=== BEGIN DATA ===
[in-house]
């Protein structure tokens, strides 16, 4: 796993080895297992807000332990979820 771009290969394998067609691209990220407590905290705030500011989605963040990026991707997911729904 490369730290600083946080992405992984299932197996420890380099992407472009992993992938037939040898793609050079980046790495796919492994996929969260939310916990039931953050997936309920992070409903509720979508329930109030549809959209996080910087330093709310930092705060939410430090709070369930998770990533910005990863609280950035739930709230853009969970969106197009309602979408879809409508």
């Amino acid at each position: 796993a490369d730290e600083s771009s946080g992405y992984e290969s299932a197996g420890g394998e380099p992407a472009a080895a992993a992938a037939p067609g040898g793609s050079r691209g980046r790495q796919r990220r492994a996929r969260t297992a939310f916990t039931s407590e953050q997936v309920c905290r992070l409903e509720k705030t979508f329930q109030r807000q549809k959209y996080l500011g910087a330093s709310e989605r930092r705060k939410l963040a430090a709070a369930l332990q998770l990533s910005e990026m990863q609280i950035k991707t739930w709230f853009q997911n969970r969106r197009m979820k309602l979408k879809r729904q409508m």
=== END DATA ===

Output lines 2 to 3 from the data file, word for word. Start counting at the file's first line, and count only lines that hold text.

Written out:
């Protein structure tokens, strides 16, 4: 796993080895297992807000332990979820 771009290969394998067609691209990220407590905290705030500011989605963040990026991707997911729904 490369730290600083946080992405992984299932197996420890380099992407472009992993992938037939040898793609050079980046790495796919492994996929969260939310916990039931953050997936309920992070409903509720979508329930109030549809959209996080910087330093709310930092705060939410430090709070369930998770990533910005990863609280950035739930709230853009969970969106197009309602979408879809409508």
């Amino acid at each position: 796993a490369d730290e600083s771009s946080g992405y992984e290969s299932a197996g420890g394998e380099p992407a472009a080895a992993a992938a037939p067609g040898g793609s050079r691209g980046r790495q796919r990220r492994a996929r969260t297992a939310f916990t039931s407590e953050q997936v309920c905290r992070l409903e509720k705030t979508f329930q109030r807000q549809k959209y996080l500011g910087a330093s709310e989605r930092r705060k939410l963040a430090a709070a369930l332990q998770l990533s910005e990026m990863q609280i950035k991707t739930w709230f853009q997911n969970r969106r197009m979820k309602l979408k879809r729904q409508m």